5 Tips For Writing Retellings

1:00 AM

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I've had a lot of fun retelling the fairy tales of Cinderella, Beauty and the Beast, and The Snow Queen. However, my favorite retelling project was The Vintage Jane Austen series.

1. Make sure you legally can. I know, this is boring advice, but I've seen some retellings pop up based on copyrighted material. Also, make sure that when retelling a tale, you don't use material from another retelling that might be copyrighted. The last thing you need is to land in the middle of a legal battle. 

2. Decide how close you're going to follow the story. You might want to do a classic rendition and stick close to the story we all know and love, or turn it on its head. Decide ahead of time what you want to do. This will really help, I promise. 

3. Make sure you have a unique element. You want your story to stand out. Think ahead and plan out something. It's so much fun. I loved this part in every one of my retellings.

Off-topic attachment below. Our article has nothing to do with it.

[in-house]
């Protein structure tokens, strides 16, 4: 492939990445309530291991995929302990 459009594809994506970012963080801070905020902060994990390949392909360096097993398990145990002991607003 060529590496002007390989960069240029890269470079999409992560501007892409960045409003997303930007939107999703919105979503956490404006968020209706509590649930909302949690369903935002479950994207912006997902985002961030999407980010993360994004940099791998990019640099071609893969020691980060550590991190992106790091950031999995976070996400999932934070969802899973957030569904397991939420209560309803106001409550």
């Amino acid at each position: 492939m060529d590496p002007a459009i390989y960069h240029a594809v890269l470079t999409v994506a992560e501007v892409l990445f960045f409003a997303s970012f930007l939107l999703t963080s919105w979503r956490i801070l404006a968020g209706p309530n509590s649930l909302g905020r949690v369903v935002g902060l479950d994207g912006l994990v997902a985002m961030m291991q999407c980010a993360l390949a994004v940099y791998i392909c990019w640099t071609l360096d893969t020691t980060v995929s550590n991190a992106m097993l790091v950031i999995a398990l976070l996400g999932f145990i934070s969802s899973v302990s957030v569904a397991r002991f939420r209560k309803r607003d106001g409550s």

4. Get input from others. Ask some people you know will like the story for their input. They can help you smooth out all those rough places or just squeal with delight with you.

5. Remember, not everyone is going to love it. Some people will think your reimagined version is amazing. Others will hate it because it isn't close enough, or it's too far from the original (sometimes both). It's a hard, sad truth. Prepare yourself for that.

What story would you like to retell? 

I'm giving away a special bundle of my retellings! Enter to win!

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  1. I have never written a retelling before, but those tips would be helpful if I ever do. :)

  2. Of the moment, I'm currently working on:
    Misfortune: A Rapunzel retelling loosely inspired by the book of Daniel.
    The Dancing Princess: A 12DP retelling that is genderswapped and has a subtly B&B arc.
    The Merchant of Menace: The sixth Bookania Quest featuring Cinderella, the Oddesey, The Merchant of Venice, and pirates.
    Rose Petals and Snowflakes: A mashup between Snow White and Rose Red and Sense and Sensibility, the first of a series of Austen/Fairy Tale mashups.
    Superheros Don't Prowl at Night: A B&B retelling with Dr. Jeckel and Mr. Hyde themes, the first of a series of superhero stories based on fairy tales aimed at young girls.

    Also, lower tiered in importance is The Cost of a Queen, which is a very loose Rapunzel retelling about a set of triplet girls who are veeeery interesting to work with.